This module takes up one of the most dominant constitutional themes that may be regarded as an innovation as well as a persisting constitutional tension- federalism and its unique expression within the Indian Constitution. The module would focus on the constitutional provisions related to federalism and how the federal structure in India has changed alongside legal and political developments. The module emphasizes on asymmetry as the specific attribute of Indian federalism particularly reflected in the provisions related to special constitutional status to Jammu and Kashmir, autonomous powers to tribal and hilly areas, etc.

2 weeks

Primary Texts:

  • Article 2-4, Part I (the Union and its Territories), Constitution of India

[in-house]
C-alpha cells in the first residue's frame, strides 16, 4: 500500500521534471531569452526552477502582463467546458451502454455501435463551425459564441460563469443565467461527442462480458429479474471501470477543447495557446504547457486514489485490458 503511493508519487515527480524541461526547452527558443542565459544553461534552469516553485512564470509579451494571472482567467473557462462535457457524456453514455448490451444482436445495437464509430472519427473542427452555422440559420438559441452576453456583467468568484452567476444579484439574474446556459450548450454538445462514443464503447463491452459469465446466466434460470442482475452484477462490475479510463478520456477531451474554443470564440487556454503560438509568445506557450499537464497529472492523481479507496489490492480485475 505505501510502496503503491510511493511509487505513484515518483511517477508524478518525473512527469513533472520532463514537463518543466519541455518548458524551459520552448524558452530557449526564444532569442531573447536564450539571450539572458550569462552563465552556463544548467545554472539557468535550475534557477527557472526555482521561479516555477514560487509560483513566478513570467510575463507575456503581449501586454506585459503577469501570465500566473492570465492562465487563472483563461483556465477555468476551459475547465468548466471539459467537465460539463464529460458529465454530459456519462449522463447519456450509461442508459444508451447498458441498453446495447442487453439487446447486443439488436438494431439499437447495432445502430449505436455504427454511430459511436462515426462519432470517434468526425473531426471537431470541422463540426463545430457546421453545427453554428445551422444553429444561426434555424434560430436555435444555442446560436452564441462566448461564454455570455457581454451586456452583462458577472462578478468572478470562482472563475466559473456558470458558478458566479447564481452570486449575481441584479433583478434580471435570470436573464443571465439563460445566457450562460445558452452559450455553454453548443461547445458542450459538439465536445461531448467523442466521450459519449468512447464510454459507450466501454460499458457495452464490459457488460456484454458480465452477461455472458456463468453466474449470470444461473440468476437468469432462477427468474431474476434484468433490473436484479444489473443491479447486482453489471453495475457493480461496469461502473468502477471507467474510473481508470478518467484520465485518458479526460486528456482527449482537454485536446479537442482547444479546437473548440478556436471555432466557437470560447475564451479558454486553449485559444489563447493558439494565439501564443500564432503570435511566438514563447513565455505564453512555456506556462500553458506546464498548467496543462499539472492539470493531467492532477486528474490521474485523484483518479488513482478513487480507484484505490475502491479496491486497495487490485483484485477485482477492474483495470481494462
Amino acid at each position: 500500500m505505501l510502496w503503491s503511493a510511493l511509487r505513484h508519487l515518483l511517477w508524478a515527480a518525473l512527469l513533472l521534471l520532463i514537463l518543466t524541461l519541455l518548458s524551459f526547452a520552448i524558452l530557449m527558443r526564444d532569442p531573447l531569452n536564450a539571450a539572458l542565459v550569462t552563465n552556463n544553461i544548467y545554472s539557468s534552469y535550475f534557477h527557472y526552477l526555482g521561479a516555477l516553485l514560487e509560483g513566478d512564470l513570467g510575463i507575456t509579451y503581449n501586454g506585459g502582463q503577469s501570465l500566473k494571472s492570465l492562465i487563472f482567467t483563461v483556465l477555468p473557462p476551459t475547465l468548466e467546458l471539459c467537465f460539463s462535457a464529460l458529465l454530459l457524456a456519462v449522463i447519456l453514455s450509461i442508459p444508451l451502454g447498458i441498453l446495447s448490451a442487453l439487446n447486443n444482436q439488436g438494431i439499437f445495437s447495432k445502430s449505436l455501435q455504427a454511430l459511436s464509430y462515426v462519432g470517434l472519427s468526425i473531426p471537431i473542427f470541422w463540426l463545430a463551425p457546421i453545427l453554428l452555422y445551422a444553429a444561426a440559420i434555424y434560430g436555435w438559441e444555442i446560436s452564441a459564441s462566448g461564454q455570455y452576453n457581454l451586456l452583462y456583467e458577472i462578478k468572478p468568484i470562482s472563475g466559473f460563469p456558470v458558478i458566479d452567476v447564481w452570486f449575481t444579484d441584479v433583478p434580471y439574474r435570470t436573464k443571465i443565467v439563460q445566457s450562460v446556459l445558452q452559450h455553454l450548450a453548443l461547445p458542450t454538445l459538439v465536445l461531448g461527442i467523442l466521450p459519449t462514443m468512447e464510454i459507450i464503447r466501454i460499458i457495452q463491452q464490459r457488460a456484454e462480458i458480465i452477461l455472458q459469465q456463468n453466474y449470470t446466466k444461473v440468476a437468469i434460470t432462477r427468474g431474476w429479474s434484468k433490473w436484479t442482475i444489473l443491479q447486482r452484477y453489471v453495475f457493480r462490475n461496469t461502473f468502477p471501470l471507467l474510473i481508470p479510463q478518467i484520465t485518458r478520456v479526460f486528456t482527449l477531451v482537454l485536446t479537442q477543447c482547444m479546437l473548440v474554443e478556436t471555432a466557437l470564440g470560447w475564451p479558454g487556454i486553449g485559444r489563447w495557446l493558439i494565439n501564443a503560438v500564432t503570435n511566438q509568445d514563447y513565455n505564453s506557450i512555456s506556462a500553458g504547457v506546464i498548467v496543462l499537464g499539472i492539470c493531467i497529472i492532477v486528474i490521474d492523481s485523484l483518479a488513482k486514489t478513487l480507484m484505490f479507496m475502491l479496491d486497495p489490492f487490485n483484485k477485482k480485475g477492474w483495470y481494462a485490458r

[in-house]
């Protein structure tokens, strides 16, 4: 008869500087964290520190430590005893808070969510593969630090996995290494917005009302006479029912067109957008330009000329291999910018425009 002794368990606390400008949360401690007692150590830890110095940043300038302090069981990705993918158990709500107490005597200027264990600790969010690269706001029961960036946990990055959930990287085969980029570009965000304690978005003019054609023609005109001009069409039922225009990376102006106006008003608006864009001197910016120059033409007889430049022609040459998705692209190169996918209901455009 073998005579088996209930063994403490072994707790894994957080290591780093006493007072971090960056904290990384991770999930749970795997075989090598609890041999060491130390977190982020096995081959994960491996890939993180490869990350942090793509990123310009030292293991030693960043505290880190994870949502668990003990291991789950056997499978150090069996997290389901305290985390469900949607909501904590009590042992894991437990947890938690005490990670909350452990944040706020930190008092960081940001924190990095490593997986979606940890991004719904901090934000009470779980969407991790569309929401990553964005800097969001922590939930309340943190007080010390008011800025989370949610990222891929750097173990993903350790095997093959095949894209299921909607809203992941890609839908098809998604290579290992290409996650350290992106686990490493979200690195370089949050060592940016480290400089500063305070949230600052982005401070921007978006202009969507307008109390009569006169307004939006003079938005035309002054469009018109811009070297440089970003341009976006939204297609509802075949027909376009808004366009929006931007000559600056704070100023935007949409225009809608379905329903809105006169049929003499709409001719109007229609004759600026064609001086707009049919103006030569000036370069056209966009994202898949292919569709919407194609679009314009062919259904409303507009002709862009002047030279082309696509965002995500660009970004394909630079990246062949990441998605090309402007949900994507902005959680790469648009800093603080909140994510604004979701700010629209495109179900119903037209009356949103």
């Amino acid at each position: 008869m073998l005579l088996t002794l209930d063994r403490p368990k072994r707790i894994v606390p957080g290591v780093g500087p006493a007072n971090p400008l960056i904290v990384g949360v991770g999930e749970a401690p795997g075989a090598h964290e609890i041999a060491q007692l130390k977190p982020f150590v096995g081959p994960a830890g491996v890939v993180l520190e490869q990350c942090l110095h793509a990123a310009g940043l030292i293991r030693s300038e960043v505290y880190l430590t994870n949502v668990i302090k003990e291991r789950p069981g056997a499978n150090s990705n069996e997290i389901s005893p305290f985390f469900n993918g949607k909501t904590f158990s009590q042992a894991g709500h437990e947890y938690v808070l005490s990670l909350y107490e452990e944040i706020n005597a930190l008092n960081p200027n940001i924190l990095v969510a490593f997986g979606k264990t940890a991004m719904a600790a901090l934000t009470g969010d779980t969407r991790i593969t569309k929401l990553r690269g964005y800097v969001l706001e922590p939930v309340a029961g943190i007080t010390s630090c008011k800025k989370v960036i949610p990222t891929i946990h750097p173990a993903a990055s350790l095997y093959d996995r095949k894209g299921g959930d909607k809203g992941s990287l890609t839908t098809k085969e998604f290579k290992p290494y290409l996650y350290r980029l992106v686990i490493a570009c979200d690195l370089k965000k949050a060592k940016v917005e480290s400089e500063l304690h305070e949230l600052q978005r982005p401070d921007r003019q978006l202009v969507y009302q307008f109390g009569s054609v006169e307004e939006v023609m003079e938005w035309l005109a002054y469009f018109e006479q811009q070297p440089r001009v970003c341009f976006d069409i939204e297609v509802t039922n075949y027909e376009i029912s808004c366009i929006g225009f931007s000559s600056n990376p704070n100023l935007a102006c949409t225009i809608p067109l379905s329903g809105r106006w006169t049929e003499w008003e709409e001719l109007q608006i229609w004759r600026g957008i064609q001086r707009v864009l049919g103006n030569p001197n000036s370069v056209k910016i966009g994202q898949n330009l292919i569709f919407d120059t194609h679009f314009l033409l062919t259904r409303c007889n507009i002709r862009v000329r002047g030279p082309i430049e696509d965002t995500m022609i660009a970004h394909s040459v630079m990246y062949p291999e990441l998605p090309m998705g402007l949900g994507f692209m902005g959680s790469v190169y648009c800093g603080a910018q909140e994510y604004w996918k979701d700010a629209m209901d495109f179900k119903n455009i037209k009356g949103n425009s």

• Article 370- 371 (J), Part XXI, Constitution of India
  • Fifth Schedule and Sixth Schedule, Part XXII, Constitution of India

 

Readings

  • Arun Thiruvengadam, 2018, Federalism, The Constitution of India, a Contextual Analysis, Hart Publishing, pp. 71- 92.
  • S.K. Chaube, The Indian Union, Making and Working of Indian Constitution, NBT, pp. 54- 80.
  • M.P. Singh and R. Saxena, 2011, Towards Greater Federalization, in Indian Politics: Constitutional Foundations and Institutional Functioning, Delhi: PHI Learning Private Ltd., pp. 166-195.

 

Additional Reading:

  • M.P. Singh, 2016, The Federal Scheme, in Sujit Choudhryet al, The Oxford Handbook of the Indian Constitution, New Delhi: OUP, pp. 451- 465.

 

Module 6- Democracy and Constitution: Preventive Detention, Emergency and Extra-ordinary Laws